You aren’t spending enough on marketing because you are still thinking of marketing as an expense, rather than the investment that it is. How do I know this if I don’t know your business?
I know because I have worked in and supported B2B manufacturing for nearly 25 years. I have seen marketing budgets of every type and size. And I am here to tell you that if you are a growing, $5-million company with a $7000 marketing budget – you are not spending enough. It’s scalable too: you can be a $200-million dollar company with an $800,000 marketing budget – and not spending enough.
What does not “spending enough” mean? It means your sales team doesn’t have the resources needed to close sales and consistently support leads with effective processes. It means your customer service staff is making due and making things up. It means your customers are not having an integrated brand experience because your brand is fragmented by employees struggling to create something quickly for a customer’s urgent need. It means your website isn’t bringing your team qualified leads. It means your whole sales and customer-facing team is working harder, not smarter.
I know this because I have seen it. Among the thousands of businesses I have encountered, very few see marketing as anything other than an expense, at worst, and a sales lever at best. I regularly speak with owners, CXOs, Sales & Marketing VPs, Business Development Directors – and all of them speak of what they spend on marketing as an expense. I hear very little brand strategy and a lot of sales goals.
Sales goals are part of how I measure the success of marketing activities and campaigns. If you want to base your marketing spend on your sales goals, you can. But, if you are growing the business you must tie the success of those marketing efforts to an appropriately strategic upspend the following year. (And recognize in advance that marketing is typically a 12-18 month push, not instant sales results. Even though some marketing “levers”, such as email campaigns and digital ads can offer quick-turn traffic.) So if your business grew sales by 20%, then to continue that growth your marketing budget for the next year should increase 20% too.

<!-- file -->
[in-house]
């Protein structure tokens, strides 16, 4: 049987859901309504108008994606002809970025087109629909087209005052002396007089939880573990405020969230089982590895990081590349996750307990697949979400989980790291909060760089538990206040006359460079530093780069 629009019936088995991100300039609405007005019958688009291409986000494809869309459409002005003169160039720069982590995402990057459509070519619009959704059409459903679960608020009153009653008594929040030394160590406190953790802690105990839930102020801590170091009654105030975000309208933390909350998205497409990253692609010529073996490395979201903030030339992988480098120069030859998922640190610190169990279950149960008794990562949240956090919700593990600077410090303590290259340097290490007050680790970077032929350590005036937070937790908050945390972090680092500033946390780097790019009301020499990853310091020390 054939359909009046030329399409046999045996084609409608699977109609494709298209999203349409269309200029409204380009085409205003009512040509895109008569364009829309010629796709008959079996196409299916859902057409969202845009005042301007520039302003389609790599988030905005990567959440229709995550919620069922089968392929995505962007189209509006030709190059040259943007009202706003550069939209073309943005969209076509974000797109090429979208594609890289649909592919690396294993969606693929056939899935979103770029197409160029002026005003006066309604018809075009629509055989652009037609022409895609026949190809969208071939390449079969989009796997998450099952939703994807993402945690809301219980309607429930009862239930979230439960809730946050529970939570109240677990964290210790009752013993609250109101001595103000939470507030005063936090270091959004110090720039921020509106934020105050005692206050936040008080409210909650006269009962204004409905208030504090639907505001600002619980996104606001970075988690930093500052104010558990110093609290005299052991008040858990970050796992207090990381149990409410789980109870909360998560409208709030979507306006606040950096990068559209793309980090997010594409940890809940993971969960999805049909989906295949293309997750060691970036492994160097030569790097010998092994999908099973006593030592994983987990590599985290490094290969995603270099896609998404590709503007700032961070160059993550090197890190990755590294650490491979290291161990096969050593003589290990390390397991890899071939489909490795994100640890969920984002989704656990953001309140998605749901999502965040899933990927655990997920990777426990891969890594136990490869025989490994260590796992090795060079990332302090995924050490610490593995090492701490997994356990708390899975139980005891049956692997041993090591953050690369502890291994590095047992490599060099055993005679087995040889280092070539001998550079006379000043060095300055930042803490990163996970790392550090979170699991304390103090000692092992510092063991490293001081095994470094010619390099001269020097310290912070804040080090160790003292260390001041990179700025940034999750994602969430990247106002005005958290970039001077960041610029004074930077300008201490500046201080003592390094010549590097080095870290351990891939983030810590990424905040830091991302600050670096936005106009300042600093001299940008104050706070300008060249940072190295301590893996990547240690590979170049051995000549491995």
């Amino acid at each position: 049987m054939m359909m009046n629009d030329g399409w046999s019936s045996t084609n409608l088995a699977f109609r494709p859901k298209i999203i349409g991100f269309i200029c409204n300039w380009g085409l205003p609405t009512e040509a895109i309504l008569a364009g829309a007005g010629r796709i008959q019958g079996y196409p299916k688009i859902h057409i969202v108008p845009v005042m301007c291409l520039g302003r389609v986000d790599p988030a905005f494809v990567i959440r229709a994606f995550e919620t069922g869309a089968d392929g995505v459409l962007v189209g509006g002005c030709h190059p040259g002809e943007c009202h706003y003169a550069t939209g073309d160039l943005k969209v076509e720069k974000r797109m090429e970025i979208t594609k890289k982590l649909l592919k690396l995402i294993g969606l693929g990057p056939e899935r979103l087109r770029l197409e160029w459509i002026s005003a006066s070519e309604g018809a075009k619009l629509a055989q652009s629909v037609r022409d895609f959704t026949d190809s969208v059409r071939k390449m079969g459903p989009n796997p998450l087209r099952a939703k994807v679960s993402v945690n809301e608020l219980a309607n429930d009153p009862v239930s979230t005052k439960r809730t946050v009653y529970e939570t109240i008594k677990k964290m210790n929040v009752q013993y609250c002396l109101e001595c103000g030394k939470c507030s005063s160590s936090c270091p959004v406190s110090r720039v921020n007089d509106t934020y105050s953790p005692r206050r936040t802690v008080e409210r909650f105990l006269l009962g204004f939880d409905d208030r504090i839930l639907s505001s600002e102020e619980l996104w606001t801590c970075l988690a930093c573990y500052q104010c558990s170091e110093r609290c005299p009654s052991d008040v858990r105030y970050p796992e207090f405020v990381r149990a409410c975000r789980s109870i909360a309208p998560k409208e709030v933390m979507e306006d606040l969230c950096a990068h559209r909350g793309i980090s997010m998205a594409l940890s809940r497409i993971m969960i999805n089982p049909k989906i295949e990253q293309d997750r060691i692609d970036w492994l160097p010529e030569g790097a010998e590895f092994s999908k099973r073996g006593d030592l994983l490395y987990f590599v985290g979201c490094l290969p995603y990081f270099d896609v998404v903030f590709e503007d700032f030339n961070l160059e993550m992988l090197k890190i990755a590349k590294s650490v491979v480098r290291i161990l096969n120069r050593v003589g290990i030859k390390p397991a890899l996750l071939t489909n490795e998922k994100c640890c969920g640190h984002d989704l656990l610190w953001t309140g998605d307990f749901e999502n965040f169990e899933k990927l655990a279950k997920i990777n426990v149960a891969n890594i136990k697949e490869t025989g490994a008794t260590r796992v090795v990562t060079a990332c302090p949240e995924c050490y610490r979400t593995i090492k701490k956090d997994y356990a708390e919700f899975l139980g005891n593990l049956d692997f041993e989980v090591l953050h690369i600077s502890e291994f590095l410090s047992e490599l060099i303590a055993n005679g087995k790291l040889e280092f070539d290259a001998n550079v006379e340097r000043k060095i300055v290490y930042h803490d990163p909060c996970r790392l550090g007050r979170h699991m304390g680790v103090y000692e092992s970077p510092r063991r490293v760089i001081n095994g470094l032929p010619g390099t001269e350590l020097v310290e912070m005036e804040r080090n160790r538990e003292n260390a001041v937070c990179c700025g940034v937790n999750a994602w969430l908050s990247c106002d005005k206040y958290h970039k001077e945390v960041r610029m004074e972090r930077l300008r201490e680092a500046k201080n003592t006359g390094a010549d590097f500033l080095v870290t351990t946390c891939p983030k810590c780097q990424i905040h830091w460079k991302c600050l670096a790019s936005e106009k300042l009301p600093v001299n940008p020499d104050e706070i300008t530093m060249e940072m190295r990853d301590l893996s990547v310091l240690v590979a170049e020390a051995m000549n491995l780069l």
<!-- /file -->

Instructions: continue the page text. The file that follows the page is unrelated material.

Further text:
How your marketing budget is planned is grounded in how you want to manage your company’s resources. Have you set a budget for marketing? How do you determine what to spend? Typically I see marketing budgets fall into a couple of buckets.
No marketing budget. This means your sales staff is working overtime on education and chasing leads. And your website is an expensive brochure, not a lead magnet.
Random acts of marketing, the most expensive and least effective application of marketing activities. Just because you push a boat in one direction, doesn’t mean it will stay the course down the river without support – there are currents and rocks to consider. There is a reason that boats have rudders; marketing strategy is the rudder of your sales boat.
Table stakes – aka industry-expected activities with low ROI. This type of spend is an investment in brand, but it may not be the most strategic choice if you are trying to grow sales. When you do what you have always done, you can’t expect different results.
Marketing spend allocated by percentage of sales. If your number is under 10%, you are in maintenance mode, not growth mode. (I’ve seen CPG and healthcare marketing budgets top 20% of sales for growth years.) If sales fall and you contract marketing spend, you will see sales continue to fall. It is well known that maintaining market share requires visibility. If you have to cut back, there are ways to do it strategically.
Based on prior year. Often I see the marketing budget assigned as “same as last year,” despite sales increases (or decreases.) In the best cases, this method involves a complete review of the prior year success and failure rate – activities, leads generated, number of closed sales and percent of leads closed – and assigns more effort around activities that drove qualified leads or made the sales process more effective.
There are a lot of ways to spend money in marketing. Trade shows, print ads (industry magazines, typically), digital ads, product launches, website development and improvement, mailings, social media, brochures, trademark protection, employer branding items, sales sheets. The “trick” to marketing is to spend the money in a way that continues to communicate your solution to people who need it. And for that, you need a plan and a budget.
Marketing is an investment. No different than new equipment or your monthly payroll. And just as you will buy new equipment as the business needs it or hire more staff as the business grows, the budget for marketing will need to grow as your business grows.
Alexandria Trusov is the Global Marketing Director at Alpha Resources and a B2B marketing consultant to manufacturers and other B2B companies. Contact her at [email protected] or visit www.truinsightsconsulting.com.